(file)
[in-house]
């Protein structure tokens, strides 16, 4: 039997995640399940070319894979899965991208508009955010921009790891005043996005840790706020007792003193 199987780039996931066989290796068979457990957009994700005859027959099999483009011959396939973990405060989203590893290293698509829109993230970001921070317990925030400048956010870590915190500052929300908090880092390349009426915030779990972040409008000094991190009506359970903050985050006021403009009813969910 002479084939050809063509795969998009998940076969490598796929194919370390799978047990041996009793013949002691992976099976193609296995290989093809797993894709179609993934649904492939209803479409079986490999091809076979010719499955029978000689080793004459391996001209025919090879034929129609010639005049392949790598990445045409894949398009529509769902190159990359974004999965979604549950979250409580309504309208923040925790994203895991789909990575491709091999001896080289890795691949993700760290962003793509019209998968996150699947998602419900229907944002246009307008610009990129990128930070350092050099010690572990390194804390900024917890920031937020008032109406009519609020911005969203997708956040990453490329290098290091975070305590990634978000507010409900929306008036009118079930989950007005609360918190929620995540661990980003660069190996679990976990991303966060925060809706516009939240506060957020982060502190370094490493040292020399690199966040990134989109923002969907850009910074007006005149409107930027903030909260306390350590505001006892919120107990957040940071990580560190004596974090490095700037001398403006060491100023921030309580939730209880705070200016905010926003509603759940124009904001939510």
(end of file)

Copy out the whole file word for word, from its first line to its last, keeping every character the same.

[in-house]
């Protein structure tokens, strides 16, 4: 039997995640399940070319894979899965991208508009955010921009790891005043996005840790706020007792003193 199987780039996931066989290796068979457990957009994700005859027959099999483009011959396939973990405060989203590893290293698509829109993230970001921070317990925030400048956010870590915190500052929300908090880092390349009426915030779990972040409008000094991190009506359970903050985050006021403009009813969910 002479084939050809063509795969998009998940076969490598796929194919370390799978047990041996009793013949002691992976099976193609296995290989093809797993894709179609993934649904492939209803479409079986490999091809076979010719499955029978000689080793004459391996001209025919090879034929129609010639005049392949790598990445045409894949398009529509769902190159990359974004999965979604549950979250409580309504309208923040925790994203895991789909990575491709091999001896080289890795691949993700760290962003793509019209998968996150699947998602419900229907944002246009307008610009990129990128930070350092050099010690572990390194804390900024917890920031937020008032109406009519609020911005969203997708956040990453490329290098290091975070305590990634978000507010409900929306008036009118079930989950007005609360918190929620995540661990980003660069190996679990976990991303966060925060809706516009939240506060957020982060502190370094490493040292020399690199966040990134989109923002969907850009910074007006005149409107930027903030909260306390350590505001006892919120107990957040940071990580560190004596974090490095700037001398403006060491100023921030309580939730209880705070200016905010926003509603759940124009904001939510």